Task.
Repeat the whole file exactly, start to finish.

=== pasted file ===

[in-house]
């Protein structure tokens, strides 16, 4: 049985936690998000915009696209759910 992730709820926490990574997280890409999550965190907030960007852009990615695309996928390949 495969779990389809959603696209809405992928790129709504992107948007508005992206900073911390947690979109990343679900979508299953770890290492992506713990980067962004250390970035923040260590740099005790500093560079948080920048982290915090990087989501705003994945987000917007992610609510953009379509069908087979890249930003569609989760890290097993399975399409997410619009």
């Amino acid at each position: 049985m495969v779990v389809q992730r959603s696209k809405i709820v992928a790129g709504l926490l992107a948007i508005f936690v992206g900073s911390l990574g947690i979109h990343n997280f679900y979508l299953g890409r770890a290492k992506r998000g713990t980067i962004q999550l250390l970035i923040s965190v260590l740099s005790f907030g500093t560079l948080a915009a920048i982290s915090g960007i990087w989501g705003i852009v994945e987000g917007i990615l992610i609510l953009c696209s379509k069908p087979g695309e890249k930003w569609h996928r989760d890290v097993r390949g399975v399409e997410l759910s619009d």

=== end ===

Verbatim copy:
[in-house]
């Protein structure tokens, strides 16, 4: 049985936690998000915009696209759910 992730709820926490990574997280890409999550965190907030960007852009990615695309996928390949 495969779990389809959603696209809405992928790129709504992107948007508005992206900073911390947690979109990343679900979508299953770890290492992506713990980067962004250390970035923040260590740099005790500093560079948080920048982290915090990087989501705003994945987000917007992610609510953009379509069908087979890249930003569609989760890290097993399975399409997410619009």
């Amino acid at each position: 049985m495969v779990v389809q992730r959603s696209k809405i709820v992928a790129g709504l926490l992107a948007i508005f936690v992206g900073s911390l990574g947690i979109h990343n997280f679900y979508l299953g890409r770890a290492k992506r998000g713990t980067i962004q999550l250390l970035i923040s965190v260590l740099s005790f907030g500093t560079l948080a915009a920048i982290s915090g960007i990087w989501g705003i852009v994945e987000g917007i990615l992610i609510l953009c696209s379509k069908p087979g695309e890249k930003w569609h996928r989760d890290v097993r390949g399975v399409e997410l759910s619009d």